In this figuration, Philip is both horse and rider: on the one hand, struggling against an external force that some part of him mysteriously senses, and on the other, trying to discourage the sensitivity and responsiveness of his excitable body. The spirit of his mother here remains at a distance as the something strange on the road, the sight of which arouses the “wild beast” that he now ascribes to his own libidinal and instinctual body. Philip tries to maintain rational control, but ultimately resigns himself to the bodily stimuli: “I tried to work myself into indignation; but all through these efforts I felt the contagion growing upon me, my mind falling into sympathy with all those straining faculties of the body, startled, excited, driven wild by something I knew not what” (150). He again experiences the ravages of lust, but this time the libidinal energy expended seems to be his own. His mother’s approach first stirs his blood, so she is figured as responsible for his arousal, but she also seems to remain external to him, as she is figured as a contagion “upon” him rather than inside him. It also seems more likely that this time, his mother is doing him the favor, for after the wild struggle with the metaphorical animal between his legs, he asks repeatedly, “What do you want me to do?” (151). After a calming reverie, he feels as though he is being “drawn by someone whose arm was in [his]” once again to his father’s study. This time, though, he goes “with an utter consent of all my faculties to do I knew not what, for love of I knew not whom. For love—that was how it seemed—not by force, as I went before” (151). His mother’s seduction of him has been successful; he is devoted to “whomever” it is that brought him such intense release, but he will not admit the obvious, that it was his mother. While he was not given the chance to work through his oedipal desire in childhood, he has still been raised with full awareness of cultural taboos. Philip’s insistent denial by this point is utterly comical, particularly to a post-Freud audience. He tells his father, while under this second possession, “I am not here of my own will. Something that is stronger than I has brought me. . . . Some one—who can speak to you only by me—speaks to you by me; and I know that you understand” (152). Why he can’t name her seems only attributable to his refusal to acknowledge that he is communing in these orgasmic possessions with the young woman he finds so captivating in the portrait. He already unwittingly exposed his attraction to her at the portrait’s unveiling; to tell his father the image has been upgraded in his mind to a fantasy of physical and psychical penetration would be unthinkable, even to someone as obtuse as Philip.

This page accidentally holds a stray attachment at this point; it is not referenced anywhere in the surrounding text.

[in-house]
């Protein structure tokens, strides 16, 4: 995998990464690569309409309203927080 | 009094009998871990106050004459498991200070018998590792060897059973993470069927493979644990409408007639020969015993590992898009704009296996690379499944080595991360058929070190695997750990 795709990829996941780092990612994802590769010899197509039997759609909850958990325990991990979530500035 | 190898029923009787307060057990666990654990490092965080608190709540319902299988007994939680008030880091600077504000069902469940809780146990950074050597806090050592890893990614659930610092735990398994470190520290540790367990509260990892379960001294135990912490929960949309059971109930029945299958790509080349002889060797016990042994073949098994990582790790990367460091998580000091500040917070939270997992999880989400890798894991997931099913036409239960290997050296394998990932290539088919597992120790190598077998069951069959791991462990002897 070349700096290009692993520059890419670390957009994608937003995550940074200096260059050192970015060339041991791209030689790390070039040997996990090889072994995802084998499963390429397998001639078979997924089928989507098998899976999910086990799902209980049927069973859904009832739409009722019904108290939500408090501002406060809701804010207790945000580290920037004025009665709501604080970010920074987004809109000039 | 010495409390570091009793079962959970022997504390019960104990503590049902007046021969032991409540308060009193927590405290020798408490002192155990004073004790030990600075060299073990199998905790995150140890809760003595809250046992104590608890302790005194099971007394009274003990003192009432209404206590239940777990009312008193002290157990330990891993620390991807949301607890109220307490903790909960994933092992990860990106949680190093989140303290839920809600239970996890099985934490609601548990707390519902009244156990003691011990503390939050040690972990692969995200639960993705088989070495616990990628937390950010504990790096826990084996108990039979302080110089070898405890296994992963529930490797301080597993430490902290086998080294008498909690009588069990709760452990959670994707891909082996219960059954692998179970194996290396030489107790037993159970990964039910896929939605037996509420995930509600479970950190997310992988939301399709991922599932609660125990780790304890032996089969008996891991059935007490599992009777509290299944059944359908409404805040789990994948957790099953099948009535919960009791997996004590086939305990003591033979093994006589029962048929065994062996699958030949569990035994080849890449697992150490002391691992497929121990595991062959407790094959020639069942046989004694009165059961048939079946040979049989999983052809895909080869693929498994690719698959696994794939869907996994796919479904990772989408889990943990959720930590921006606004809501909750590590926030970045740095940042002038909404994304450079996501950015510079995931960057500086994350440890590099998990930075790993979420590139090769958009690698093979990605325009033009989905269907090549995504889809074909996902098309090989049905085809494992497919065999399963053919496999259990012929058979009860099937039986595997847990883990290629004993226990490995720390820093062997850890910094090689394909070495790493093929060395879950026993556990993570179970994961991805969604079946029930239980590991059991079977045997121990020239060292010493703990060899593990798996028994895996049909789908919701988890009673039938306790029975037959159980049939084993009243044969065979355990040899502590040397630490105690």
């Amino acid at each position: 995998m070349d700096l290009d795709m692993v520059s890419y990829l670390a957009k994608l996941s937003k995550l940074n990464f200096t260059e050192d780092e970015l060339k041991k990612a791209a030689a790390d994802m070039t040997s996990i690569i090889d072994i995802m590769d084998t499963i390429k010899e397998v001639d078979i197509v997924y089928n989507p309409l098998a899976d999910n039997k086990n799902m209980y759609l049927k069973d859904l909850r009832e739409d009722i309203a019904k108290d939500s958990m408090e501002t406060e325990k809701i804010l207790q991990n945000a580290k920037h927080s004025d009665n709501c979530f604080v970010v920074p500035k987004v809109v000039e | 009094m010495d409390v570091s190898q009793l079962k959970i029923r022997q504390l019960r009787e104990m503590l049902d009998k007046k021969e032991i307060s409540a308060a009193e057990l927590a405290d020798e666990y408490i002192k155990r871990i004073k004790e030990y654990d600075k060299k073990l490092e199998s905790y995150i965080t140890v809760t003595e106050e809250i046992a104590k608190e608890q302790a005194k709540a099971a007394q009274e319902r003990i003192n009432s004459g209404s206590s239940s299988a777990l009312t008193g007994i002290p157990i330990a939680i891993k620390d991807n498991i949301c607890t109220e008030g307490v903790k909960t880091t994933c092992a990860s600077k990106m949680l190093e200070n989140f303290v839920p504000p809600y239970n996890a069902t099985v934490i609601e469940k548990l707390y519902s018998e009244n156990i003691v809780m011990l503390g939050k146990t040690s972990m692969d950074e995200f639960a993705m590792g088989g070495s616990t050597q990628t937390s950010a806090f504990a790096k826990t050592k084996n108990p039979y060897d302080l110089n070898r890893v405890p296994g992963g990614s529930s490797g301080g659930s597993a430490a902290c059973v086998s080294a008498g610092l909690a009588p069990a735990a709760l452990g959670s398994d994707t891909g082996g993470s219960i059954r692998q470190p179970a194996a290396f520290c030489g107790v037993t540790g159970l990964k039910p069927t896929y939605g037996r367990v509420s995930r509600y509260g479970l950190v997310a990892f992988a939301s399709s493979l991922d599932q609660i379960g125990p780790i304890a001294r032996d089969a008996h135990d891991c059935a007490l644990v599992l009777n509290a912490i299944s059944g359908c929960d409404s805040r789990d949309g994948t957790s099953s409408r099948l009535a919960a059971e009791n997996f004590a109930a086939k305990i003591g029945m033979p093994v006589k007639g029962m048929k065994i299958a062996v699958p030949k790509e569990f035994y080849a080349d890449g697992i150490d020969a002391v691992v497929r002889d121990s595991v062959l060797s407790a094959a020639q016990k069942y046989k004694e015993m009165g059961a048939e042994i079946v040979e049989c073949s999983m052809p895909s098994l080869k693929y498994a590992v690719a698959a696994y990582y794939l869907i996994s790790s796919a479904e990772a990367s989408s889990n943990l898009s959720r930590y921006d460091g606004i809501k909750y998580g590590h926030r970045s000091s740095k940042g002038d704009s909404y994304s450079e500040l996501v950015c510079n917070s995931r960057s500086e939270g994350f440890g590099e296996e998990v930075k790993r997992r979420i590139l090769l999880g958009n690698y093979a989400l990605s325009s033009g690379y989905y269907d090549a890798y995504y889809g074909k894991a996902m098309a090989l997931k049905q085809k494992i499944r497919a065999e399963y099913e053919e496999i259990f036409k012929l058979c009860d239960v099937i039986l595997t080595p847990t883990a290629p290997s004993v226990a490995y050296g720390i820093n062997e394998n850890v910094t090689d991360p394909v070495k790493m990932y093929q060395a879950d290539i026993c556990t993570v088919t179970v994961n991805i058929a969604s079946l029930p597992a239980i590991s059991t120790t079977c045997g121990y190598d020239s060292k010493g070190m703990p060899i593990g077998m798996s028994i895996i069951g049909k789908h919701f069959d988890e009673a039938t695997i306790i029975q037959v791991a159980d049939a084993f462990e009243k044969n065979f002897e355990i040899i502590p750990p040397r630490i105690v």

There is evidence, though, that he has had to admit to himself that his mother is his metaphysical lover, in that in his third and final possession, he says he experiences nothing but terror “beyond description” (155). He asserts that he is being used as “a helpless instrument without any will of mine, in an operation of which I knew nothing; and to enact the part of the oracle unwillingly, with suffering and such strain as it took me days to get over” (155). In the previous episode he was moved to fully consent with his body’s use as a host and to do so out of love. Now, he regresses to a position of total ignorance and victimhood—at least until he sees the young Agnes sitting outside his father’s study. This regression would suggest that his mother is still the “phallic mother” with the real power in the household.
 The young Agnes that Philip encounters in the hallway differs from the painted Agnes only in that she is “clothed in black from head to foot, instead of the white dress of the portrait. She had no knowledge of the conflict, of nothing but that she was called for, that her fate might depend on the next few minutes. In her eyes there was a pathetic question, a line of anxiety in the lids, an innocent appeal in the looks” (159). The girl, who has conveniently materialized in the home simply because she was “called for”—presumably by the ever-effective spirit of the elder Agnes—seems a vacant drone, possessing only enough autonomy to tacitly pose a “pathetic question”: perhaps Philip’s, “What do you want me to do?” She never speaks in the story, or even moves of her own volition. Clearly, she will serve a purpose similar to that which Philip has, but his mother’s occupation of this new, female body will be permanent.